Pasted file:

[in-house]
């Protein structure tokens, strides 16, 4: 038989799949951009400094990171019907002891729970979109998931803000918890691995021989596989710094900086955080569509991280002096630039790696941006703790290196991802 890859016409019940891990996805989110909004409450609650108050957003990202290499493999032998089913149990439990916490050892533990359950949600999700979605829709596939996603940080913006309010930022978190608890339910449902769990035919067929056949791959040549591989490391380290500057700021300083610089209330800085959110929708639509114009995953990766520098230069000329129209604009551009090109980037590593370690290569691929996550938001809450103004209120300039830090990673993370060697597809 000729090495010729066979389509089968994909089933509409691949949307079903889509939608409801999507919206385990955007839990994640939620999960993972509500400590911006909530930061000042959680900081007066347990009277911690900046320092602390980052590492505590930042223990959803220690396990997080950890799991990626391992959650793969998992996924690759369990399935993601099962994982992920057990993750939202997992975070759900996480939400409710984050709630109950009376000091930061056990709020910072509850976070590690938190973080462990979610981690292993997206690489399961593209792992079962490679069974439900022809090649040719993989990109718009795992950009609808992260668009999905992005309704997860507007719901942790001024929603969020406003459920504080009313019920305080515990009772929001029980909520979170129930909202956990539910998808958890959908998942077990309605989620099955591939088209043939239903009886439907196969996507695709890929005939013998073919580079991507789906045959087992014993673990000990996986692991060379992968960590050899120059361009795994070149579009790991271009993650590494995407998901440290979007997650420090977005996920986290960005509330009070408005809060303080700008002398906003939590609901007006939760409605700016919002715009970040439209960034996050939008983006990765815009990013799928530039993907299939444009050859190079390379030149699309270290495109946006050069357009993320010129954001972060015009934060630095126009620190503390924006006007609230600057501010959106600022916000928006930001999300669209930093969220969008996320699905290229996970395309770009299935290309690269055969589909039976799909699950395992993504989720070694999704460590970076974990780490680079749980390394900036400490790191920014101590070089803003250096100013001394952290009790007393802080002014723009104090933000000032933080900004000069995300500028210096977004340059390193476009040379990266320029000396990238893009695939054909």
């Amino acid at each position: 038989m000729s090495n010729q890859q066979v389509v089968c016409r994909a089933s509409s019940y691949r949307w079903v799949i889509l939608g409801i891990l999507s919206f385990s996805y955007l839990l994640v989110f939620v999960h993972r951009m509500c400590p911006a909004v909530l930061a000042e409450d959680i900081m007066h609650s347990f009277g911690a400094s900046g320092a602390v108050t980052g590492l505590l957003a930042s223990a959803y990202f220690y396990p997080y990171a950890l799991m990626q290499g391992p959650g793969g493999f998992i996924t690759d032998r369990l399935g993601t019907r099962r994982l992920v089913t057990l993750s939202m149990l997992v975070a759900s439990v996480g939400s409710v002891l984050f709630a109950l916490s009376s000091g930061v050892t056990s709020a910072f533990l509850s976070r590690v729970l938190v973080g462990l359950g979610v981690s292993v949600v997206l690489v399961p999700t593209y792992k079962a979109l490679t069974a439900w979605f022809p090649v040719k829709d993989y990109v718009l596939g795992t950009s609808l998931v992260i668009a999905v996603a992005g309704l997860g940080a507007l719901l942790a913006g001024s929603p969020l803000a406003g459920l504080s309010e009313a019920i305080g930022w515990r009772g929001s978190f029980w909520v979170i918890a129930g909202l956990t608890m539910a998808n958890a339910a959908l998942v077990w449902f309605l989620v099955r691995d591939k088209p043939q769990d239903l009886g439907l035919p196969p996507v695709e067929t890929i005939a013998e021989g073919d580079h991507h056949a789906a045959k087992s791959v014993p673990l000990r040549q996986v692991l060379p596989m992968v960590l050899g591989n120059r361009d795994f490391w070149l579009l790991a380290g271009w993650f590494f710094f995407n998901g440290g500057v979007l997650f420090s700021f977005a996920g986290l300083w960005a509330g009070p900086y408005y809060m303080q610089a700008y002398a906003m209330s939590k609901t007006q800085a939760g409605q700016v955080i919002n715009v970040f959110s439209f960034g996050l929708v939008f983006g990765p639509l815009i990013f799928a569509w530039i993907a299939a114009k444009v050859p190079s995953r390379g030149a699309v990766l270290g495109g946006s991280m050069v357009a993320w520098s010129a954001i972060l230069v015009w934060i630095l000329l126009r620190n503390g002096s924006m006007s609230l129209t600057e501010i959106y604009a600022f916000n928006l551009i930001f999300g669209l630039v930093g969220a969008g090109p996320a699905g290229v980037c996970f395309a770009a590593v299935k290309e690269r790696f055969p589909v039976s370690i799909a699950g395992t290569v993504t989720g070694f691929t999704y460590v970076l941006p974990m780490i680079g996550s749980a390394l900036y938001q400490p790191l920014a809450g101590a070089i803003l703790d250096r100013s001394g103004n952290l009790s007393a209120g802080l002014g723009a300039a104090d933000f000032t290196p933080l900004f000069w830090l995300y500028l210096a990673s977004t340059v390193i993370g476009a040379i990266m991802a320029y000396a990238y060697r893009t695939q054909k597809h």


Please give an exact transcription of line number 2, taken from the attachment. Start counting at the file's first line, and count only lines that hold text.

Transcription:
């Protein structure tokens, strides 16, 4: 038989799949951009400094990171019907002891729970979109998931803000918890691995021989596989710094900086955080569509991280002096630039790696941006703790290196991802 890859016409019940891990996805989110909004409450609650108050957003990202290499493999032998089913149990439990916490050892533990359950949600999700979605829709596939996603940080913006309010930022978190608890339910449902769990035919067929056949791959040549591989490391380290500057700021300083610089209330800085959110929708639509114009995953990766520098230069000329129209604009551009090109980037590593370690290569691929996550938001809450103004209120300039830090990673993370060697597809 000729090495010729066979389509089968994909089933509409691949949307079903889509939608409801999507919206385990955007839990994640939620999960993972509500400590911006909530930061000042959680900081007066347990009277911690900046320092602390980052590492505590930042223990959803220690396990997080950890799991990626391992959650793969998992996924690759369990399935993601099962994982992920057990993750939202997992975070759900996480939400409710984050709630109950009376000091930061056990709020910072509850976070590690938190973080462990979610981690292993997206690489399961593209792992079962490679069974439900022809090649040719993989990109718009795992950009609808992260668009999905992005309704997860507007719901942790001024929603969020406003459920504080009313019920305080515990009772929001029980909520979170129930909202956990539910998808958890959908998942077990309605989620099955591939088209043939239903009886439907196969996507695709890929005939013998073919580079991507789906045959087992014993673990000990996986692991060379992968960590050899120059361009795994070149579009790991271009993650590494995407998901440290979007997650420090977005996920986290960005509330009070408005809060303080700008002398906003939590609901007006939760409605700016919002715009970040439209960034996050939008983006990765815009990013799928530039993907299939444009050859190079390379030149699309270290495109946006050069357009993320010129954001972060015009934060630095126009620190503390924006006007609230600057501010959106600022916000928006930001999300669209930093969220969008996320699905290229996970395309770009299935290309690269055969589909039976799909699950395992993504989720070694999704460590970076974990780490680079749980390394900036400490790191920014101590070089803003250096100013001394952290009790007393802080002014723009104090933000000032933080900004000069995300500028210096977004340059390193476009040379990266320029000396990238893009695939054909």